That brings me to part of the reason why so many of the supermoon photographs are poor: because everyone has a smartphone and their cameras are really bad at taking images in low light. Granted, a full moon is relatively bright compared to a new moon, but it is still dark outside as far as a smartphone camera is concerned. Using a smartphone leads to all kinds of problems with blurry images being the most prevalent one you’ll see posted up. In low light, the camera has a heck of a time focusing. Also, to compensate for the lack of light, the camera shutter stays open too long to keep things steady by hand. Both of these situations cause “Mr. Blurry Moon” to make an appearance in supermoon pictures. Even worse, to truly capture the scale of the full moon or supermoon, it takes a lens with a lot of reach. At least 200mm and preferably longer. A smartphone lens is going to come up far short in the long focal length department.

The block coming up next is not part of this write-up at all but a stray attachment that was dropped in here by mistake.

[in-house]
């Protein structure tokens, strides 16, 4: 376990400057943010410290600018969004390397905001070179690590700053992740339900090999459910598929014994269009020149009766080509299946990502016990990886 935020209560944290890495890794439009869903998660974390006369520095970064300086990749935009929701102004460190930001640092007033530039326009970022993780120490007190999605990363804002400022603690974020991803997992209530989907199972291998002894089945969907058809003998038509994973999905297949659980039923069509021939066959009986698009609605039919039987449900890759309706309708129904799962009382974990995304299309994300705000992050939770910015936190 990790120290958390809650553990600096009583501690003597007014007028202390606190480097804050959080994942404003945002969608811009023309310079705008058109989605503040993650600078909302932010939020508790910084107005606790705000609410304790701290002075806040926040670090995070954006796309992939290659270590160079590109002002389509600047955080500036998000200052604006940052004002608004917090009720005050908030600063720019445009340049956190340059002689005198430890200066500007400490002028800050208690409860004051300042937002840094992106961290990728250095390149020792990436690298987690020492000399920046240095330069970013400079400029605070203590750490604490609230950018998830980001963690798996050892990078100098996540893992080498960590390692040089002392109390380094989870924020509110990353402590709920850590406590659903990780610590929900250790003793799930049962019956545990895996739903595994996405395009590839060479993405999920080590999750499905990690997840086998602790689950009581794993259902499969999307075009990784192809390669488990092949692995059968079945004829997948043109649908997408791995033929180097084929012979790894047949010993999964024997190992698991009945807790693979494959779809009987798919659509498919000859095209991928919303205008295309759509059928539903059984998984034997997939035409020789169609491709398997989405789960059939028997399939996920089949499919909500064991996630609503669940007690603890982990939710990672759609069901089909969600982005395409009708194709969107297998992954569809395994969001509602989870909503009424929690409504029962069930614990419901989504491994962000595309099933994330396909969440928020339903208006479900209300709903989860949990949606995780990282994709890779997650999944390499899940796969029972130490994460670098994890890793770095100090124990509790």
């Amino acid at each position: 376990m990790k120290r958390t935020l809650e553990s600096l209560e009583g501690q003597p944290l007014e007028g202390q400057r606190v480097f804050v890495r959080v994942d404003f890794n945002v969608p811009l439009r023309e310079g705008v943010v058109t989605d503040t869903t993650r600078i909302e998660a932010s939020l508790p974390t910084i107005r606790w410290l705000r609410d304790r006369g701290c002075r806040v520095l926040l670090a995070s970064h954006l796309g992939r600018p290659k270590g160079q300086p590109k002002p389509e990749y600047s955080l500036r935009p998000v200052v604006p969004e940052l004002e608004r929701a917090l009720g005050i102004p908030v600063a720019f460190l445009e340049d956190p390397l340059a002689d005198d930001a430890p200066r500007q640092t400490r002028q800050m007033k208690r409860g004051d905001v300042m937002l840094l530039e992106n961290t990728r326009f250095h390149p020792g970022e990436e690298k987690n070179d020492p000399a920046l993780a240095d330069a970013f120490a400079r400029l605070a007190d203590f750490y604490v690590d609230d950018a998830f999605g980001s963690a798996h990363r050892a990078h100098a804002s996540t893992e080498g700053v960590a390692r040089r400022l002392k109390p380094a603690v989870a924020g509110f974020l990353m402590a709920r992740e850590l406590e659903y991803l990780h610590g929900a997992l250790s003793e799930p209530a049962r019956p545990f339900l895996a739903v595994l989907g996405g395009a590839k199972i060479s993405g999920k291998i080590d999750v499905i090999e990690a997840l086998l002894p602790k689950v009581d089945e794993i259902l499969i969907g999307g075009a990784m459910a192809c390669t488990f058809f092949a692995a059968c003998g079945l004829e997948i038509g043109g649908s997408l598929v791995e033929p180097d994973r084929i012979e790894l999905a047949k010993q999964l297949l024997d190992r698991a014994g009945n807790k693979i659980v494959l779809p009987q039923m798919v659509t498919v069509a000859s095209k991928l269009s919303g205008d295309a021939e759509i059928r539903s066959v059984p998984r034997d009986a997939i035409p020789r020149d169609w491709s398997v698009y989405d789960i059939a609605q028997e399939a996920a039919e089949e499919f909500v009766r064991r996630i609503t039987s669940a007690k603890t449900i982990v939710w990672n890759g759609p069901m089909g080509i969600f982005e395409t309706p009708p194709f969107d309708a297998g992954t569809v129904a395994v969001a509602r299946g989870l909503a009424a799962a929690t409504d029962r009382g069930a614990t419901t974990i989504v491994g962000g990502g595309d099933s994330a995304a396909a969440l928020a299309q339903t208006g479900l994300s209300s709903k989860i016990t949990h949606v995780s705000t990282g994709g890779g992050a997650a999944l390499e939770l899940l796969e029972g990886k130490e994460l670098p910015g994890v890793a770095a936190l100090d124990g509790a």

But it isn’t just the handheld smartphone shots that are the culprit here. There are an equally large number of bad supermoon photographs taken with DSLRs. Many of the problems could be somewhat easily addressed with better composition techniques. In my view, the moon shouldn’t necessarily be thought of as the hero of the shot, just a strong supporting actor. The foreground elements and how they are lit by the moon should be equally important, if not more so. There are also way too many pictures on social media of just the supermoon with no foreground for reference. That lone supermoon shot could just as well be last month’s full moon. How could anyone tell the difference? Something else to consider, the full moon is fundamentally a terribly lit subject. It just looks flat and much less interesting than if photographed as it is waxing or waning. At phases other than full, the shadows and highlights give the surface a much better sense of scale, depth, and ruggedness.